To treat the patient or collect the data?
Or why not both? It was stated several times that we don’t as a field do an adequate job of collecting and compiling the data we generate about patients (eg. compassionate use case data). On one hand, this is frowned upon by the FDA, as compassionate use is meant strictly to be for the benefit patient, not for the scientist. And yet, several presenters and audience members suggested we start collecting, compiling and learning from compassionate use data (and some have started). For example, Alexandra Petrovic Fabijan of the Westmead Institute for Medical Research in Australia presented data on the 14 sepsis/endocarditis patients they successfully treated using Ampliphi (now Armata)'s Staphylococcus aureus phage cocktail. She mentioned their group’s work toward phage biobanking, where clinical samples during phage therapy are characterised (whole genome sequencing, transcriptome, and phage susceptibility test data) and archived for future research. She described how their group has gleaned new insights into common human immune responses to phage therapy from analyzing data collected in this way.
GMP phage manufacturing is challenging, expensive, and required
The challenges associated with GMP (Good Manufacturing Practices)-level manufacturing of phages were discussed repeatedly at the meeting. Essentially, most European countries require GMP-produced phages even at the compassionate use level (although the US has more relaxed requirements for compassionate use and early stage trials), and yet GMP phage production is costly, and there are limited service providers of GMP-level phages. Several presenters addressed the fact that globally, very few (~under 5) facilities have GMP phage-producing capacities. One of these is JAFRAL, a Slovenian company (one of the event sponsors). JAFRAL’s CEO, Frenk Smrekar, spoke about how JAFRAL can both provide GMP phages as a service, and can also help companies set up in-house facilities. Several companies present, such as BiomX, Technophage, and Adaptive Phage Therapeutics, stated that they’ve invested in their own in-house GMP phage manufacturing facilities (and at least one of these had JAFRAL help them set this up). The actual cost of GMP setup was not discussed, however.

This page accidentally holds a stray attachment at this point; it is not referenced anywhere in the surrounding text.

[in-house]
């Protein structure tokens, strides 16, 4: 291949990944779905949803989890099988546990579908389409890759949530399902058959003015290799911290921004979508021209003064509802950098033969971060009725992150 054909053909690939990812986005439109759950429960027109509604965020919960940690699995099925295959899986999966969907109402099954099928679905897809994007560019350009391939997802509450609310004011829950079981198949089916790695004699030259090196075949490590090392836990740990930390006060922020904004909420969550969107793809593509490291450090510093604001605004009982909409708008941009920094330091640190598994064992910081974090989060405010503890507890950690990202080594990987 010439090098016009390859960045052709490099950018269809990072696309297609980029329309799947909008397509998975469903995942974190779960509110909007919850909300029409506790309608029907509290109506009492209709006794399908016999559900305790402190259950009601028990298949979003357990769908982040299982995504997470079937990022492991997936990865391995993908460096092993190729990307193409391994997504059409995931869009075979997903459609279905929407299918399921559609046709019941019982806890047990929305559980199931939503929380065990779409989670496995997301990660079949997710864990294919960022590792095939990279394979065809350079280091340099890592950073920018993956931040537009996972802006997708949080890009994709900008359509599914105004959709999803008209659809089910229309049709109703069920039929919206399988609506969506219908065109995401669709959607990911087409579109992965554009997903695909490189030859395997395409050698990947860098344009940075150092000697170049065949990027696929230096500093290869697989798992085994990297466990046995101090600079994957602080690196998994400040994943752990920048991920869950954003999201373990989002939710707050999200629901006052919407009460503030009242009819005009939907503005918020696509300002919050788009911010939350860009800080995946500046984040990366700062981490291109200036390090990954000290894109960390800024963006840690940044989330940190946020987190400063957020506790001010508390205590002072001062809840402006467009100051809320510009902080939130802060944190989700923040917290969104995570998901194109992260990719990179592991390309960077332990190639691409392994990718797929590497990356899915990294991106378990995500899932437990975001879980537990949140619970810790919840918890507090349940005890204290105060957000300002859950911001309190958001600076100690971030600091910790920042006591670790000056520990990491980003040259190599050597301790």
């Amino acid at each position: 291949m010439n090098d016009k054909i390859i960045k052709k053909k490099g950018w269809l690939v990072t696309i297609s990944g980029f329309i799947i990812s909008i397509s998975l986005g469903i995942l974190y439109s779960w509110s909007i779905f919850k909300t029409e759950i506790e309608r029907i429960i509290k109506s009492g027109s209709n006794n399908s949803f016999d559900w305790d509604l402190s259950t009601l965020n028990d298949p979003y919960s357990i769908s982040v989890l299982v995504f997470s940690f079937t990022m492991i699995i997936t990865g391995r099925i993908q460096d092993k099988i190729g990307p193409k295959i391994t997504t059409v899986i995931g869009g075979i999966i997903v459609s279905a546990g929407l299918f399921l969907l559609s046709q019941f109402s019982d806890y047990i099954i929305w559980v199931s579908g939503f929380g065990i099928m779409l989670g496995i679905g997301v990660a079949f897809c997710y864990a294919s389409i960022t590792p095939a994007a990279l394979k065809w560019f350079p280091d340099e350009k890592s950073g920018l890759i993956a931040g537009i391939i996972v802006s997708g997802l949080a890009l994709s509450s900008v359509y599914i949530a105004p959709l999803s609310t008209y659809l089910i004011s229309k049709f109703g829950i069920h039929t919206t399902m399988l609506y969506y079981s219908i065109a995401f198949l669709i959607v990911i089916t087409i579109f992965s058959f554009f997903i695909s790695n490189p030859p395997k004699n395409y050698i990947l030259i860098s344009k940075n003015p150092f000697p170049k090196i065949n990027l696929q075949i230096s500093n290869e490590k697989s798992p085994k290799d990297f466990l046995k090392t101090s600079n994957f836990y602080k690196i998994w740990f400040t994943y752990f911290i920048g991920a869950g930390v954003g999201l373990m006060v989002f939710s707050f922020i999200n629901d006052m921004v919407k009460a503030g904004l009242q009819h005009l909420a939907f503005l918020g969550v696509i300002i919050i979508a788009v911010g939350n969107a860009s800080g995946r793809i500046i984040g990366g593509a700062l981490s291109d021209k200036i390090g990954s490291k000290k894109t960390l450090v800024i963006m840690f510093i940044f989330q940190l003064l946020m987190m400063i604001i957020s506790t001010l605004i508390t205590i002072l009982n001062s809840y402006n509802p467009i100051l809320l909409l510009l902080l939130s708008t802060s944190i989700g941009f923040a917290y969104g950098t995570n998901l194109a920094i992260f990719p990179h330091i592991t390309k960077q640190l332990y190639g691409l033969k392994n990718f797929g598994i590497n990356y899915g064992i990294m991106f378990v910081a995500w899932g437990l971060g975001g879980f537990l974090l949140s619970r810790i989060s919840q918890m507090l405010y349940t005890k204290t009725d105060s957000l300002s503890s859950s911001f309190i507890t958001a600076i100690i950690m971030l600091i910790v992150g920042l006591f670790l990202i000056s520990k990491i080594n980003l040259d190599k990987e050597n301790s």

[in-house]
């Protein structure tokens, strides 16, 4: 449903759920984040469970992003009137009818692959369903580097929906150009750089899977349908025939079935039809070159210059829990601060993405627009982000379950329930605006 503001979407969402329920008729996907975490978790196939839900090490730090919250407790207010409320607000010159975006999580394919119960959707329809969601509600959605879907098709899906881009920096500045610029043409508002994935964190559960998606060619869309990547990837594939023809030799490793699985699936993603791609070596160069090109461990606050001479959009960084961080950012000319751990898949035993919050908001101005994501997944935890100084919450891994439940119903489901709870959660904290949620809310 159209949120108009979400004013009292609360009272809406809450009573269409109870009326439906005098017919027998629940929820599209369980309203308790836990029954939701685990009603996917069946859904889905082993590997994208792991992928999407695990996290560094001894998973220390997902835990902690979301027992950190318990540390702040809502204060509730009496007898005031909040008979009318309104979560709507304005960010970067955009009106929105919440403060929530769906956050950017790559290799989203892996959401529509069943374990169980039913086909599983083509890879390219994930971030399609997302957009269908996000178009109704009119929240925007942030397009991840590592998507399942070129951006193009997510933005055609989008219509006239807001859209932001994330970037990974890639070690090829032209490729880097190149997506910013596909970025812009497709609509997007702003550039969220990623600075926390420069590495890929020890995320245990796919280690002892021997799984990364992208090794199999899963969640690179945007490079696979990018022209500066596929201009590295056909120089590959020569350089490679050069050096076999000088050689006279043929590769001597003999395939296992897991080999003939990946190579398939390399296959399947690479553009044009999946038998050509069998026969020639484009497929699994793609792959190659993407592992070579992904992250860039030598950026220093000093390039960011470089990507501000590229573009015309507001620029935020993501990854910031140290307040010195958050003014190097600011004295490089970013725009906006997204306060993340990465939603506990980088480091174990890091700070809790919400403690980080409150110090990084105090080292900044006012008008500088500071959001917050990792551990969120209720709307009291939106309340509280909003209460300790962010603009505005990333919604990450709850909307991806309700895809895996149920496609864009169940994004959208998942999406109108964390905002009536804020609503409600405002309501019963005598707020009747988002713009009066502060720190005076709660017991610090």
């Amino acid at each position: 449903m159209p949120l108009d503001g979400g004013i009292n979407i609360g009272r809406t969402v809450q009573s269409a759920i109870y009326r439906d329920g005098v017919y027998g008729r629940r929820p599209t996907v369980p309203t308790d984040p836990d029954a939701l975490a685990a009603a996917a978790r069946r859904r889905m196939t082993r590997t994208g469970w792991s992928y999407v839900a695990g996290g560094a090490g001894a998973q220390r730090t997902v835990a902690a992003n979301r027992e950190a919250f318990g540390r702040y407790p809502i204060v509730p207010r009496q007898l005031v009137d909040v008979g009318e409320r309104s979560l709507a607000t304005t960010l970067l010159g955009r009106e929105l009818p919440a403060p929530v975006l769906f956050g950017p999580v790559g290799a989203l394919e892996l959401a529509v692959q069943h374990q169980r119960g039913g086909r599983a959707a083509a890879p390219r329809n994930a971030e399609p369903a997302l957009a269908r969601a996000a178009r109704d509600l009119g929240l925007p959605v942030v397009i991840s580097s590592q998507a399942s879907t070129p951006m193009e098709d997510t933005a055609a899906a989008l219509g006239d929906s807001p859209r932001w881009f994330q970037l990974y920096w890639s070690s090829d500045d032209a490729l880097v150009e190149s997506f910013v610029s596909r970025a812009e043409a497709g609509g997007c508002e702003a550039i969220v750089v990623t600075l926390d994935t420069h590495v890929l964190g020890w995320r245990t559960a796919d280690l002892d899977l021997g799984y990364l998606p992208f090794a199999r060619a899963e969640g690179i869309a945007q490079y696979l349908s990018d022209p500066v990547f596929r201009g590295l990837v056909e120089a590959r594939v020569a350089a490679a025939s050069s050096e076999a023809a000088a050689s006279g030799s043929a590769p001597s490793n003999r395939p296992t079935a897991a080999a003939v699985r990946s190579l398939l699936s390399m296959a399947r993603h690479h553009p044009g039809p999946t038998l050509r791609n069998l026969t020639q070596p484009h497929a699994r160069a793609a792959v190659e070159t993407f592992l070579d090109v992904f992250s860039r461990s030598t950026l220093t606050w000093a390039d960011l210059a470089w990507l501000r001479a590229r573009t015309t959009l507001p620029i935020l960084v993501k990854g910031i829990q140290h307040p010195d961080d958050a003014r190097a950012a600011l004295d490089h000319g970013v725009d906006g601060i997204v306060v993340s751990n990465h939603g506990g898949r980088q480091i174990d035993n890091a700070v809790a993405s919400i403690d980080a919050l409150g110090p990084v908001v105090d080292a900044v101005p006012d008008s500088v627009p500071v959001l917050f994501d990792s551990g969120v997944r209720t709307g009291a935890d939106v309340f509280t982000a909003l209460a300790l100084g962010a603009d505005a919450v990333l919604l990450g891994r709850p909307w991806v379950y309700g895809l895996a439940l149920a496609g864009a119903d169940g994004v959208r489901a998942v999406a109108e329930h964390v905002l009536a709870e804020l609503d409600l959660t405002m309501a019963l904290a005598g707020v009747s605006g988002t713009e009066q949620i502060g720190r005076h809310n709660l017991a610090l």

Phage therapy is on the radar of European regulators
This meeting was exceptional based on the number of representatives of health regulatory agencies who attended and presented. Eric Pelfrene of the EMA (European Medicines Agency) gave a detailed, critical breakdown of the hurdles and gaps that developers need to address. While his words and tone suggested that he believes phage therapy has a long way to go (i.e., animal data, clinical trials), several attendees reported feeling pleased to hear from the EMA in such length about phage therapy at all, and were impressed that a representative of the EMA had dug so far into the evidence for phage therapy and the gaps that exist. It seems clear that they cannot ignore the increasing number of phage therapy treatments through the compassionate use route. Hearing from the EMA seemed to provide reassurance that phage therapy is finally being taken seriously as an antimicrobial strategy by European regulators, which was reflected in Eric Pelfrene’s admission that “10 years ago, we could not have imagined we would be sitting here today to discuss regulatory aspects of phage therapy”.